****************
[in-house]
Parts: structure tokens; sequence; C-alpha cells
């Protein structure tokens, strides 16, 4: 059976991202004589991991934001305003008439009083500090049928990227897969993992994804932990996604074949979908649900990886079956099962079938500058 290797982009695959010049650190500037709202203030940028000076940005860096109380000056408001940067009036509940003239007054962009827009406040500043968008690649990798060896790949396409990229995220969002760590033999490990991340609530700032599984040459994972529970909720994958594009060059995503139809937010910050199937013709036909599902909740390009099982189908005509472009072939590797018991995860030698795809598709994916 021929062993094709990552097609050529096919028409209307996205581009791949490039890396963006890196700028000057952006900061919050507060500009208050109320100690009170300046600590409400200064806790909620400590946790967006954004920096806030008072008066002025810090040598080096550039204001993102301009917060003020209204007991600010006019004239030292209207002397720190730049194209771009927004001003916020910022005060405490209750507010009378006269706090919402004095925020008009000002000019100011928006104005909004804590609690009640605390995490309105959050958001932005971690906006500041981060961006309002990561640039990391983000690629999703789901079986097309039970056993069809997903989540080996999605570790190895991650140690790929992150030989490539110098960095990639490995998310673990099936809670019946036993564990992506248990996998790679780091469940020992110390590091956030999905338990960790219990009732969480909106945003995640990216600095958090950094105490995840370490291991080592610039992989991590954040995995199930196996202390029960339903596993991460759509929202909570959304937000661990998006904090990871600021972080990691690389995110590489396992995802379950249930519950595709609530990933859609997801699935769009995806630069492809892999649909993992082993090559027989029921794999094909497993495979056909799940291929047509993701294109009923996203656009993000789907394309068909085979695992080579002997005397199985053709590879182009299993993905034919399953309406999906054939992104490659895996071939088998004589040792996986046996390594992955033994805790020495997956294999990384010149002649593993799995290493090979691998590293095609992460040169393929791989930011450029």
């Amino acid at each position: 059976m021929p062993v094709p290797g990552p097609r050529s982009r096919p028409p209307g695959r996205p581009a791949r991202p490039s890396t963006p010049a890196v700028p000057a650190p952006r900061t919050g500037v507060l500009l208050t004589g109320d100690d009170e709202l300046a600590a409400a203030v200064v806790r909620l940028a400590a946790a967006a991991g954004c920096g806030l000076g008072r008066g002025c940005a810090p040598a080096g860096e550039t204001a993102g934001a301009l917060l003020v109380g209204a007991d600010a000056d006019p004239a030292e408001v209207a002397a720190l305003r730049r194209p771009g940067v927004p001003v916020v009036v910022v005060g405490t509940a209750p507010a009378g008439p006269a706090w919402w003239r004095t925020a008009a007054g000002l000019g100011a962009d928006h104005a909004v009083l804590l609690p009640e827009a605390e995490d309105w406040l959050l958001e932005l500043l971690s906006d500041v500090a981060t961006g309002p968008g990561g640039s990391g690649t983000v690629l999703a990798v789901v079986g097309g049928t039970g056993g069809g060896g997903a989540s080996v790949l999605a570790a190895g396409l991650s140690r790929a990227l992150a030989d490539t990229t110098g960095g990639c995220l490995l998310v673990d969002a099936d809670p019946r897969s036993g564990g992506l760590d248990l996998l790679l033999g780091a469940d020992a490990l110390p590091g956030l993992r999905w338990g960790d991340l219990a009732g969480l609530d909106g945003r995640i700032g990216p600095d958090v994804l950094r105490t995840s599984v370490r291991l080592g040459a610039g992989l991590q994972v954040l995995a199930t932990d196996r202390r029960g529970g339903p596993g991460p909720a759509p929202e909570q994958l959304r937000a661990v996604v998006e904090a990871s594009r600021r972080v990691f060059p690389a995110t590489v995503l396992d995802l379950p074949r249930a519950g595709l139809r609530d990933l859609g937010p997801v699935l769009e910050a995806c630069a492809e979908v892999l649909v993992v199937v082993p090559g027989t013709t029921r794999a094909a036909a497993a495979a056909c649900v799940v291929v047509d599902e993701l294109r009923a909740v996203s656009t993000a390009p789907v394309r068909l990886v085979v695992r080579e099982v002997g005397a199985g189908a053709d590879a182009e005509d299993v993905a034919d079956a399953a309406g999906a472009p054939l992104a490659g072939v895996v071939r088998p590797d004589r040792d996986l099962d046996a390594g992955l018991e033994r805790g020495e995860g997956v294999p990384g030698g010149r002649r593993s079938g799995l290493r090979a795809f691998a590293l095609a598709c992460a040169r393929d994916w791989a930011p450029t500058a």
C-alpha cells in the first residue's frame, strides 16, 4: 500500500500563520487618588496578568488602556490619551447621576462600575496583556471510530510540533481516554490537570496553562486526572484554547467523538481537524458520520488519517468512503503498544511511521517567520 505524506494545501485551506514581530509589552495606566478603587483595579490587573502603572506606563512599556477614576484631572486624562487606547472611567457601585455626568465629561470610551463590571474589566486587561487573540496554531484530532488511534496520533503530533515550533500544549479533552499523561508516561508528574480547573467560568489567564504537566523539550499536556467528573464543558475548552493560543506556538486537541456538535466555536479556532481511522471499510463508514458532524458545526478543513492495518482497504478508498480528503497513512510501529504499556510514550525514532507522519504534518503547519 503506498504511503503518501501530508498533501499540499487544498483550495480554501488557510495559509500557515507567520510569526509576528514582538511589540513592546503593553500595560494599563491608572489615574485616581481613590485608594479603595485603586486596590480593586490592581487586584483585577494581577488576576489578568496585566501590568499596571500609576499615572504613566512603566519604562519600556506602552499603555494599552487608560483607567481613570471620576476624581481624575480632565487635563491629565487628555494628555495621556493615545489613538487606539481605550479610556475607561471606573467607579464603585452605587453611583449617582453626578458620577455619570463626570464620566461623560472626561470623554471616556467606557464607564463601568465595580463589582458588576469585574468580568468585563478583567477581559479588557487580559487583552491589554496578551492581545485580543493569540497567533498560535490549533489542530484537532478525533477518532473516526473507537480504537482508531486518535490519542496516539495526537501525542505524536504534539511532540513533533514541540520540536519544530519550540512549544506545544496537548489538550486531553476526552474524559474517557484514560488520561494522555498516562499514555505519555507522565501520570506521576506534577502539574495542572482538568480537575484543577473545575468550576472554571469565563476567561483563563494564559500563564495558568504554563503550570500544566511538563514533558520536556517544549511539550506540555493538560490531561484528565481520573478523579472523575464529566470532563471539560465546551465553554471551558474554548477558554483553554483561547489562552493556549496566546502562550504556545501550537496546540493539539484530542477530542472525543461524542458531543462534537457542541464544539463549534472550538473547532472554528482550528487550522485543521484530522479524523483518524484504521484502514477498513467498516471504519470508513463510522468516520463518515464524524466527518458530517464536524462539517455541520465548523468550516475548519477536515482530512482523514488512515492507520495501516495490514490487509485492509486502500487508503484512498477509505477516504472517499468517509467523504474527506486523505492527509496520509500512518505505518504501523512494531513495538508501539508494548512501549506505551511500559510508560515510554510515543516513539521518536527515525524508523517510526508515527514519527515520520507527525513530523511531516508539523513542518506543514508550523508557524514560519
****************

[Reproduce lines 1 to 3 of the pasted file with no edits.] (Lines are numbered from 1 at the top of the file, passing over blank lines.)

[in-house]
Parts: structure tokens; sequence; C-alpha cells
């Protein structure tokens, strides 16, 4: 059976991202004589991991934001305003008439009083500090049928990227897969993992994804932990996604074949979908649900990886079956099962079938500058 290797982009695959010049650190500037709202203030940028000076940005860096109380000056408001940067009036509940003239007054962009827009406040500043968008690649990798060896790949396409990229995220969002760590033999490990991340609530700032599984040459994972529970909720994958594009060059995503139809937010910050199937013709036909599902909740390009099982189908005509472009072939590797018991995860030698795809598709994916 021929062993094709990552097609050529096919028409209307996205581009791949490039890396963006890196700028000057952006900061919050507060500009208050109320100690009170300046600590409400200064806790909620400590946790967006954004920096806030008072008066002025810090040598080096550039204001993102301009917060003020209204007991600010006019004239030292209207002397720190730049194209771009927004001003916020910022005060405490209750507010009378006269706090919402004095925020008009000002000019100011928006104005909004804590609690009640605390995490309105959050958001932005971690906006500041981060961006309002990561640039990391983000690629999703789901079986097309039970056993069809997903989540080996999605570790190895991650140690790929992150030989490539110098960095990639490995998310673990099936809670019946036993564990992506248990996998790679780091469940020992110390590091956030999905338990960790219990009732969480909106945003995640990216600095958090950094105490995840370490291991080592610039992989991590954040995995199930196996202390029960339903596993991460759509929202909570959304937000661990998006904090990871600021972080990691690389995110590489396992995802379950249930519950595709609530990933859609997801699935769009995806630069492809892999649909993992082993090559027989029921794999094909497993495979056909799940291929047509993701294109009923996203656009993000789907394309068909085979695992080579002997005397199985053709590879182009299993993905034919399953309406999906054939992104490659895996071939088998004589040792996986046996390594992955033994805790020495997956294999990384010149002649593993799995290493090979691998590293095609992460040169393929791989930011450029």